Then everything changed almost overnight on 28th of December 2014, when the MTR finally opened the Kennedy Town Station, bringing flocks of outsiders into the westernmost neighbourhood on Hong Kong Island. Then suddenly everyone realized that at only four stops west of Central, Kennedy Town is in fact a tranquil neighborhood where a less crowded waterfront and friendly old shops await for visitors to explore. Unsurprisingly, real estate developers were the first to arrive, tapping in the neighbourhood’s potentials by erecting blocks after blocks of luxury sea-facing apartments. Then came fancy restaurants, pubs, cafes, bakeries, cinema, lifestyle shops, etc. To maximize development potentials for the area, buildings in Kennedy Town associated with its dark past were all but wiped out. Shadows of the past have quietly faded away under collective oblivion. Yet if one looks careful enough, traces of the past are still visible in hidden corners and fenced off brown sites. Under the warm afternoon sun, the air is full of distant laughter from cafes, sport bars and waterfront promenade. Even a ruined slaughterhouse or a roadside tombstone of a 19th-century plague victim may not seem that spooky anymore.
Linking a number of tourist attractions like Tai Kwun, PMQ and Man Mo Temple, Hollywood Road is always popular for tourists in Hong Kong. While tourists come for the historical attractions, many locals, on the other hand, come to Hollywood Road for food and drinks. South of Hollywood Road, the narrow Staunton Street (士丹頓街) was once home to wet market vendors, trading offices, family-run stores and small Buddhist convents (庵堂). In fact, Staunton Street was once nicknamed the Street of Buddhist Nuns (師姑街). After the Central – Mid Levels Escalators opened to the public in 1993 and brought an influx of pedestrians from the business district downhill, Staunton Street and the adjacent Elgin Street(伊利近街) have quietly undergone a dramatic transformation. Expatriates started to move into the area. Old shops and Buddhist convents were gradually replaced by bars, pubs, restaurants, comedy clubs, cafes, and wine shops. In 1996, Thomas Goetz, a restaurant owner from Elgin Street, came up with the acronym “SoHo” (蘇豪) for this new entertainment and dining area of Central, referring to the location “South of Hollywood Road”. From then on, the Staunton Street that I used to go as a child to get fresh grocery and pay ritualistic respect to my grandfather at a small Buddhist convent has silently disappeared. Today, SoHo would remain sleepy most of the day, and then bursts into life after sunset. The yell of market vendors and pungent incense smoke have been replaced by causal giggles and laughter, and the smell of beer.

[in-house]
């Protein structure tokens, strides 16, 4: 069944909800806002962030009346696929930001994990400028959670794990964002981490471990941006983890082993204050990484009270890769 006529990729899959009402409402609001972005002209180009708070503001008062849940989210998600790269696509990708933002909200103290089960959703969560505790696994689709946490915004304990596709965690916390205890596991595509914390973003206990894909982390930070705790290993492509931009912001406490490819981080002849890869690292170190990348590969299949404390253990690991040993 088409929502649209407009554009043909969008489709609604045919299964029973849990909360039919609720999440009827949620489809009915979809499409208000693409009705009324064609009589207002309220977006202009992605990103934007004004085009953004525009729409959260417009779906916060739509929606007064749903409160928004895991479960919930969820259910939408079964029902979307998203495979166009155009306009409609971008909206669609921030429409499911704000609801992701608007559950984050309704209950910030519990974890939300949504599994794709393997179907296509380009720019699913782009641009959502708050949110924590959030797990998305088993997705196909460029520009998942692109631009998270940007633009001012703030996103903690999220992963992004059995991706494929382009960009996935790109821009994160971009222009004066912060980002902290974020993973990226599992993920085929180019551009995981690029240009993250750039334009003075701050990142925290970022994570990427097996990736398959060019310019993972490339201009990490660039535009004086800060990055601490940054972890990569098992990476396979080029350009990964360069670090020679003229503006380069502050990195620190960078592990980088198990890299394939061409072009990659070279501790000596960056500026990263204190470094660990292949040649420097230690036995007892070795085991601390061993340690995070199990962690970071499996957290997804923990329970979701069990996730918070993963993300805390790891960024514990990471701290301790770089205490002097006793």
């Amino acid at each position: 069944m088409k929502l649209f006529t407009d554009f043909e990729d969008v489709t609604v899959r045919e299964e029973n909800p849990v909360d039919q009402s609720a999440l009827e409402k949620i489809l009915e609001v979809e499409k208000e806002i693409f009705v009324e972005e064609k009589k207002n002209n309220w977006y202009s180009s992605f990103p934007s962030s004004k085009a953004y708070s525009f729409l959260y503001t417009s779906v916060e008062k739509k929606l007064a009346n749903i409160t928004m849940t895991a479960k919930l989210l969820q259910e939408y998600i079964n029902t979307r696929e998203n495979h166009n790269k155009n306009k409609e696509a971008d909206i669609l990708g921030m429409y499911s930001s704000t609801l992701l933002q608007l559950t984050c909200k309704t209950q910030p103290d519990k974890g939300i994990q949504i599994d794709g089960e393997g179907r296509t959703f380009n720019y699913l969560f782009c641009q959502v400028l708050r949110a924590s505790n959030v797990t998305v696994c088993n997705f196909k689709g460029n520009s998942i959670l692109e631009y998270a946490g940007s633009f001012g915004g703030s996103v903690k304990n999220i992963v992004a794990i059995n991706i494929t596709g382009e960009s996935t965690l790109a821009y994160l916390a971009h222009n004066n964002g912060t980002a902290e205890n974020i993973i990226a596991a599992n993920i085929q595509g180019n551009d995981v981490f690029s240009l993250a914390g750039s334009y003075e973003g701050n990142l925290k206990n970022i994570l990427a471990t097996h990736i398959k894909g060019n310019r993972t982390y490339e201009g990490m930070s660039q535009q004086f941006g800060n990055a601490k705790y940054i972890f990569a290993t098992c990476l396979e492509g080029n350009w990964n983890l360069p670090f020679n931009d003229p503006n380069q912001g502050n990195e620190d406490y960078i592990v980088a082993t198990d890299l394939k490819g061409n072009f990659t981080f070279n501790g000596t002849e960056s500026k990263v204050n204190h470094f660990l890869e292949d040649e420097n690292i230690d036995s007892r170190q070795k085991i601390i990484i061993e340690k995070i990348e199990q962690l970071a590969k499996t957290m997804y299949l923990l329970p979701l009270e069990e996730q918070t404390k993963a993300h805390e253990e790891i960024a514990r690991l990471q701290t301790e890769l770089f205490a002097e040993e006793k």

Further away from the Central – Mid Levels Escalators and less than 150m northwest of the buzzing SoHo, Gough Street (歌賦街), Kau U Fong (九如坊) and Aberdeen Street (鴨巴甸街) offer a much more laid-back and tranquil ambience. Once home to family run shops and small printing presses, these sleepy back streets have become a hipper cousin of the nearby SoHo. Known as NoHo for “North of Hollywood Road”, this area is particular attractive to locals who come for the foodie scene: Chinese cuisine, dai pai dong dishes, beef brisket noodles, Japanese ramen, sushi, Western fine dining, unadon, Vietnamese pho, hand-drip cafes, bubble tea, chocolate, etc. Despite its abundance of dining options, the shops here remain small and peaceful. Compared to its noisier neighbour, NoHo is much more low key, as if deliberately staying away from the public limelight. Here visitors would enjoy a sense of discovery and intimacy that is hard to find anywhere else in Central.